Government is perhaps the last employer segment that provides benefits that liken to those retiring baby boomers remember: A strong pension plan and paternalistic health care benefits.
According to the Kaiser Family Foundation, private-sector employees pay about 28% of premium cost. The average public-sector employee contributes between 15 to 20%.
According to the Bureau of Labor Statistics, local governments employed 14.7 million workers, with 57% employed in education.
Local government is now looking to the private sector, which has long implemented more consumer-driven benefit offerings like high-deductible health plans and defined contribution retirement plans, for ways to contain costs. Tuesday, Colonial Life & Accident Insurance Company announced a partnership with the U.S. Conference of Mayors to potentially save almost $1 billion dollars on benefits costs.
“In today’s economy, most people recognize changes in benefits programs are inevitable,” said Pat McCullough, assistant vice president and public sector practice leader for Colonial Life. “But many city governments aren’t taking advantage of the opportunities available to them. They’re more likely to be able to continue offering high-quality benefits if they find ways to make them more cost-effective.”
The partnership brings together mayors and other key leaders in cities of population 30,000 or more with specially trained Colonial Life benefits counselors to offer and help implement a cost-containment insurance benefits program centered around value-added services and supplemental insurance benefits. The program focuses on effective cost-saving strategies while preserving the value of employee benefits.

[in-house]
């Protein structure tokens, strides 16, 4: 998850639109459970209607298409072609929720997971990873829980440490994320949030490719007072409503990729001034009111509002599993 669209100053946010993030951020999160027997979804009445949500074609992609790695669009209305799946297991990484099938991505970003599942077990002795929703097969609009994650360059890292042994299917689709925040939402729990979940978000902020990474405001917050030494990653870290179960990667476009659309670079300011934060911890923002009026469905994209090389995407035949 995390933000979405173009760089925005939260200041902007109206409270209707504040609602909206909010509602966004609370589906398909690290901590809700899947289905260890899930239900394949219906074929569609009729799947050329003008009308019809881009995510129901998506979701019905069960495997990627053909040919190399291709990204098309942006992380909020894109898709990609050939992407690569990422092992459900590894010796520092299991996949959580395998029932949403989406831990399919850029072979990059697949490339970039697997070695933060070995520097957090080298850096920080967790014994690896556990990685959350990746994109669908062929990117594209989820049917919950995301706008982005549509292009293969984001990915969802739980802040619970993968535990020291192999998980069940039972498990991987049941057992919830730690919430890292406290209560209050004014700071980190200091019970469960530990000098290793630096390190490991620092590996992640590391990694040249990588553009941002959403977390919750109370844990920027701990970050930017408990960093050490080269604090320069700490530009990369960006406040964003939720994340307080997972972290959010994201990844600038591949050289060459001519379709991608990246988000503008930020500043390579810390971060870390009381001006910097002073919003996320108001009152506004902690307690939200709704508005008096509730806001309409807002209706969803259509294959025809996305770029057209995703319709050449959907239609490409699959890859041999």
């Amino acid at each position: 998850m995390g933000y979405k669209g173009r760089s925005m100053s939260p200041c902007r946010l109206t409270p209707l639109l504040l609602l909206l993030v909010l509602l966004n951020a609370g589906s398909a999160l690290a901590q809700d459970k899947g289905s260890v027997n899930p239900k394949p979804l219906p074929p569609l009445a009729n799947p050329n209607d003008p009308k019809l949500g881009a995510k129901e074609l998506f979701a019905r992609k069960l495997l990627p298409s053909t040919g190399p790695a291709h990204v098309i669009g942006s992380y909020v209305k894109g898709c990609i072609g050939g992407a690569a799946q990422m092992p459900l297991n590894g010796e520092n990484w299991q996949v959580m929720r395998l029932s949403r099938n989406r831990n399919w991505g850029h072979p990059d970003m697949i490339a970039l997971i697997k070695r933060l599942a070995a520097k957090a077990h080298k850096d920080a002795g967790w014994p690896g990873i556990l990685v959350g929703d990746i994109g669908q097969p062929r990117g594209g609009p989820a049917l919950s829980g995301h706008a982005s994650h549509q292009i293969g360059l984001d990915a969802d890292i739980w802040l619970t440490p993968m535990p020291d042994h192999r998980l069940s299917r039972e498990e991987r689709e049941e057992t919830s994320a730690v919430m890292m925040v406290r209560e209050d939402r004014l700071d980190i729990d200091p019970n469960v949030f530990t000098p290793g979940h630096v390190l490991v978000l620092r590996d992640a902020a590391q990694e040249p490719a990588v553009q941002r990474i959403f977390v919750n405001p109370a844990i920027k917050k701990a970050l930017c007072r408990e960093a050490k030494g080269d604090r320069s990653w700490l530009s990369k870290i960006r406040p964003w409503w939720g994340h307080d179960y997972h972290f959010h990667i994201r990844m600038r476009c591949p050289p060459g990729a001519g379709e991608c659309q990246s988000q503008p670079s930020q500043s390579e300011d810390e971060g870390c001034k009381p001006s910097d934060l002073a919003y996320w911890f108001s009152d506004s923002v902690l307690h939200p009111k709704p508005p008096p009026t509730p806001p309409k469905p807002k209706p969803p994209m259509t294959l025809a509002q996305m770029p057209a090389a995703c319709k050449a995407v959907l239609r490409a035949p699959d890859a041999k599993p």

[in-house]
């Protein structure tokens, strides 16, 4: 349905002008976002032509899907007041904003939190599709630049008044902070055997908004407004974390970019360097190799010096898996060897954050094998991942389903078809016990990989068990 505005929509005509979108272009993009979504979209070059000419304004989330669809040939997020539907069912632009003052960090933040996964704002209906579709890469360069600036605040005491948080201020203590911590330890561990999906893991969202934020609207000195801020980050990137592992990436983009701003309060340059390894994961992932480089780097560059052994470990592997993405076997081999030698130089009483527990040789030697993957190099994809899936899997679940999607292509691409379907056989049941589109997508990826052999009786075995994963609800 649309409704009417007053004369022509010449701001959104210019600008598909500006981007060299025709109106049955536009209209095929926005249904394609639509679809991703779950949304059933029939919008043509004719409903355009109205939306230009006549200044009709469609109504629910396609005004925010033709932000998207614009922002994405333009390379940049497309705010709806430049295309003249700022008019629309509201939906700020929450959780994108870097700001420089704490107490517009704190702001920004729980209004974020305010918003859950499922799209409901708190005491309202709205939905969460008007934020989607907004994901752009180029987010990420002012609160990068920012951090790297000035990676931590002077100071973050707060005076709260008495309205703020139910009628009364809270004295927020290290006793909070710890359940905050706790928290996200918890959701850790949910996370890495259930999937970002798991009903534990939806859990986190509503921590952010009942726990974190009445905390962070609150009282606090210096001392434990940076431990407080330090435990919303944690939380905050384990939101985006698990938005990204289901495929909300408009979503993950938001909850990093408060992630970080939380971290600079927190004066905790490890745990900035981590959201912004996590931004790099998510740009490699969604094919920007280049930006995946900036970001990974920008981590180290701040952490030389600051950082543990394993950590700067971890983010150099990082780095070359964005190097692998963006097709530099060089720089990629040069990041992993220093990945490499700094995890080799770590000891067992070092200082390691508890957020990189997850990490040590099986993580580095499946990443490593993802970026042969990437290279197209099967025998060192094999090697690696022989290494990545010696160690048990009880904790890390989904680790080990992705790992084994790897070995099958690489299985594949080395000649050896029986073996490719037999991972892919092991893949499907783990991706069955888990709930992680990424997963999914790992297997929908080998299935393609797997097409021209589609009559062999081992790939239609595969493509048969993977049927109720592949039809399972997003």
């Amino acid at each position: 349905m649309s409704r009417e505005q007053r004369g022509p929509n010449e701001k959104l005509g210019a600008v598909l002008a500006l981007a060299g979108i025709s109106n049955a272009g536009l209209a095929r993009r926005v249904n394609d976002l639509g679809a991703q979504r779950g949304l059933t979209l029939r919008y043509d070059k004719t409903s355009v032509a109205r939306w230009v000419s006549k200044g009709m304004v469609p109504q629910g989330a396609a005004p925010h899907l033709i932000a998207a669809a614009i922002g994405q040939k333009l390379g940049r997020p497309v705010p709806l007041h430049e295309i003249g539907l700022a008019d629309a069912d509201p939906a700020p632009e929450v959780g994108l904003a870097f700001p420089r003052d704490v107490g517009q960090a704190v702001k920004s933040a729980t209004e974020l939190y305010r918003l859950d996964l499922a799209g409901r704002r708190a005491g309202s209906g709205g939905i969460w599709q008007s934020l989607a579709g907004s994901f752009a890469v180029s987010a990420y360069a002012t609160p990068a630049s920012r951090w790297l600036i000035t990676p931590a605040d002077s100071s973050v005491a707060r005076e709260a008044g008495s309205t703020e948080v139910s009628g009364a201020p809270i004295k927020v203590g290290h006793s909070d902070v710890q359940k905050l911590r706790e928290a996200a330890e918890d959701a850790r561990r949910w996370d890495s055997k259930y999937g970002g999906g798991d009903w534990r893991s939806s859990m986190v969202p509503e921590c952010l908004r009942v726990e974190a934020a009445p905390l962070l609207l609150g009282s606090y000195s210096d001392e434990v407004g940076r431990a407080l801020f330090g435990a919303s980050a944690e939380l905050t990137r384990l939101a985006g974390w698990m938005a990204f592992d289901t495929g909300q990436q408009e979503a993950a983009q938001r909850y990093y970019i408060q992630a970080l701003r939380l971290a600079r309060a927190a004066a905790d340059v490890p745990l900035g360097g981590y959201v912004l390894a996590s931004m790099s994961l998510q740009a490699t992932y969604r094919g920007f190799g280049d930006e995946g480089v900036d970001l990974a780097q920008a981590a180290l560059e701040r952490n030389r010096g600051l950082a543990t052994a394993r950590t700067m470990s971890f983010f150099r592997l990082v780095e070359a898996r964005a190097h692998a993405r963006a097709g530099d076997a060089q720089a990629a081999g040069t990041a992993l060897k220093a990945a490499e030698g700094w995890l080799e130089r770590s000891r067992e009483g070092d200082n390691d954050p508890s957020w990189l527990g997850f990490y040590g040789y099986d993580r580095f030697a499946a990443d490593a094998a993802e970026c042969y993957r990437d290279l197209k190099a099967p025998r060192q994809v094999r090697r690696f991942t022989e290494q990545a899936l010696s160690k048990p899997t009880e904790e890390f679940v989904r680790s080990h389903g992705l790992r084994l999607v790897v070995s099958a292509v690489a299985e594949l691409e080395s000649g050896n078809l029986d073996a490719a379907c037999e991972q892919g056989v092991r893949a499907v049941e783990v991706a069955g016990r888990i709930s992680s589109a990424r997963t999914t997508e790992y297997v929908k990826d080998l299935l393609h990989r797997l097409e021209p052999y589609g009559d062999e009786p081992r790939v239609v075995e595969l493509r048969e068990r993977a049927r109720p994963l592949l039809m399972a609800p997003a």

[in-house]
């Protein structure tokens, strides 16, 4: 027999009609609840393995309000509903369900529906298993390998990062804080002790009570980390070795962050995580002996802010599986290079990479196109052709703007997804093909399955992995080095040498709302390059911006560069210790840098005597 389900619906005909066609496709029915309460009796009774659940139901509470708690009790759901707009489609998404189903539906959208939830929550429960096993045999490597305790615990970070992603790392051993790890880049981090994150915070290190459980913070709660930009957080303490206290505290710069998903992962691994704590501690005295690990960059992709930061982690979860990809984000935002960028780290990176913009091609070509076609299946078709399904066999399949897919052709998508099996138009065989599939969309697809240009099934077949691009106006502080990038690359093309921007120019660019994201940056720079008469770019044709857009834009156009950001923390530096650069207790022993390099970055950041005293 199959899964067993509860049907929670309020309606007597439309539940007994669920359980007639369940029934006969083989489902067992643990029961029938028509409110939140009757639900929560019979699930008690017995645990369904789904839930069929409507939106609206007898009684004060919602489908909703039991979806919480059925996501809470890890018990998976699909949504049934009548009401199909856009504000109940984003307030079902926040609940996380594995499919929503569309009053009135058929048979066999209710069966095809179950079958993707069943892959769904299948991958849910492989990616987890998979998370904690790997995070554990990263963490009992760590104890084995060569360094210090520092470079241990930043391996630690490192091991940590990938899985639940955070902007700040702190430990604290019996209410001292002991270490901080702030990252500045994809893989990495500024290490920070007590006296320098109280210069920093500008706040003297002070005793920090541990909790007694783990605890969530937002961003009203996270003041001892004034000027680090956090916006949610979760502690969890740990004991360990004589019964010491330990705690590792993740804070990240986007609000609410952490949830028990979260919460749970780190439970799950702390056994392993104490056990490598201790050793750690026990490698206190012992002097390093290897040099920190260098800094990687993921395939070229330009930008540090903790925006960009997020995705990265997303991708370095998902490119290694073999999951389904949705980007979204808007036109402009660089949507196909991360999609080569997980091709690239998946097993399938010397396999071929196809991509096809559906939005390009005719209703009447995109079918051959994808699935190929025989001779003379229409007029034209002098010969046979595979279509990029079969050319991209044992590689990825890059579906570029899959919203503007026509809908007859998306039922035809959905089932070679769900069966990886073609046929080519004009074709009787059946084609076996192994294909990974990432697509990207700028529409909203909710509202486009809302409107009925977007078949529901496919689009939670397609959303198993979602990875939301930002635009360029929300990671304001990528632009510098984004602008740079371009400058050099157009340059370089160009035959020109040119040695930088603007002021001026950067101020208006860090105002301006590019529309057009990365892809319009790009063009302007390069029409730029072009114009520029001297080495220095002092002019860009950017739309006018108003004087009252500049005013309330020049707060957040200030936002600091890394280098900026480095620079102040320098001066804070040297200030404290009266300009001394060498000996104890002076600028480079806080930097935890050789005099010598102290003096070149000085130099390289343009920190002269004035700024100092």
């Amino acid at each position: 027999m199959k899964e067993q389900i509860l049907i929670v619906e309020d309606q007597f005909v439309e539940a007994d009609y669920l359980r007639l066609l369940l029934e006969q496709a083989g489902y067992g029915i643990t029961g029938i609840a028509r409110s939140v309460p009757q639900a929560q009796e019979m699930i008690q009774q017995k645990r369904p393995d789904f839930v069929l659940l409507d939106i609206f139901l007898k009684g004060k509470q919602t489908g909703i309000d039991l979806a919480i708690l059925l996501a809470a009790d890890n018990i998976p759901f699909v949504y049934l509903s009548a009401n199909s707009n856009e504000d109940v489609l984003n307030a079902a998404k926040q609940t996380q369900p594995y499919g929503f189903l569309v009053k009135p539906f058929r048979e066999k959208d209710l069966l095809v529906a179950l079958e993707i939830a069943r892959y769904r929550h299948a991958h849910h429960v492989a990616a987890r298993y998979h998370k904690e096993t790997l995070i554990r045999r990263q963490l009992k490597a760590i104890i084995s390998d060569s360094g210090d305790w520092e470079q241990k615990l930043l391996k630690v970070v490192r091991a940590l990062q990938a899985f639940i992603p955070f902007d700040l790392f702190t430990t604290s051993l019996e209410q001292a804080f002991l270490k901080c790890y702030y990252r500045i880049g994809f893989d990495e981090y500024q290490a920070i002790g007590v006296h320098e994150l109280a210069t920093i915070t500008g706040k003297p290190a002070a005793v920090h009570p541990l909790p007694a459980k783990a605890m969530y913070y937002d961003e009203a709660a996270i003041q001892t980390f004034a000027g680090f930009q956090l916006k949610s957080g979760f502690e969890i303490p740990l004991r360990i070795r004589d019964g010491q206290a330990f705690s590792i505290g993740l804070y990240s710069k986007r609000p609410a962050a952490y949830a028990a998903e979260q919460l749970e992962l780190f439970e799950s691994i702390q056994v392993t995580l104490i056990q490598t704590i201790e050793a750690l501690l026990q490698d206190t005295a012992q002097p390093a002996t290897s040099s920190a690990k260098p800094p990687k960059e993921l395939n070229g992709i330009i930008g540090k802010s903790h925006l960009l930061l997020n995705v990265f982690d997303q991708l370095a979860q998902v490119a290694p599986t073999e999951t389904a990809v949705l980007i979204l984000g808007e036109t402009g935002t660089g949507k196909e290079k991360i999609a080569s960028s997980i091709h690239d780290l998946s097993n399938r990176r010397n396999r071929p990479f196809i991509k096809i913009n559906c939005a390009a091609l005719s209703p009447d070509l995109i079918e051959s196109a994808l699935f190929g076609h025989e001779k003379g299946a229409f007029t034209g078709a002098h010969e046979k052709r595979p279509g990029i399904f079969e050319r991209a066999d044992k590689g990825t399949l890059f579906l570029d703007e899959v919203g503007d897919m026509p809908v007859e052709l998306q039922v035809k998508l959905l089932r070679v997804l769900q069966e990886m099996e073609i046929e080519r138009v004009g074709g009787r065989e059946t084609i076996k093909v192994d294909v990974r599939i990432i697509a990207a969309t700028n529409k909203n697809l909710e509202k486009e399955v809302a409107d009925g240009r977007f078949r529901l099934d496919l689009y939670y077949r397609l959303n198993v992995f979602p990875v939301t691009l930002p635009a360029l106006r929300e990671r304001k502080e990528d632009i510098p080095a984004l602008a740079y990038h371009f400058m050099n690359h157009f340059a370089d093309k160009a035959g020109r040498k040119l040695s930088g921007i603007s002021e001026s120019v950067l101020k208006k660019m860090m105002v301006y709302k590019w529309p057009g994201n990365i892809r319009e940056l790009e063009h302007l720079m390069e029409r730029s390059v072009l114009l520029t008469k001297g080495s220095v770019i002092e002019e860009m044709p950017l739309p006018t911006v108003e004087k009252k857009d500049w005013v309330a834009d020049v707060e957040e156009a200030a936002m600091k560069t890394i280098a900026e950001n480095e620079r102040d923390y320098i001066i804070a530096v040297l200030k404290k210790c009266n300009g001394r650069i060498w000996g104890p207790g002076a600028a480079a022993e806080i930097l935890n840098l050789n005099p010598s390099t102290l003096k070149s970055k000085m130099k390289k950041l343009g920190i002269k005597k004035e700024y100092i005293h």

“That’s the beauty of this program,” said Tom Cochran, chief executive officer and executive director of the U.S. Conference of Mayors. “We’re focusing on cost-saving measures that could have a significant impact on the bottom line while minimizing the impact on employees. Mayors and their cities need a strong benefits program to obtain and retain the best employees.”
Cities and their communities could see significant funds funneled back into underfunded programs. City governments nationwide collectively spend an estimated $30 billion each year on employee health benefits. A recent survey of government financial officers showed more than half saved at least 6% on their benefits during a two-year period by implementing cost-control strategies, and 40% saved more than 10% during that time period. Even a modest 3% annual savings on benefits costs would represent $900 million that could be redirected to prevent reductions in staffing and service levels.
“Those who work in local government realize that the economy has us operating in a new-normal and some components of their current benefits package may have to change in order to remain sustainable,” McCullough said. “The dilemma persists as to how to trim costs without materially diminishing the benefits being offered to employees now and into the future,” also a challenge for the private sector.
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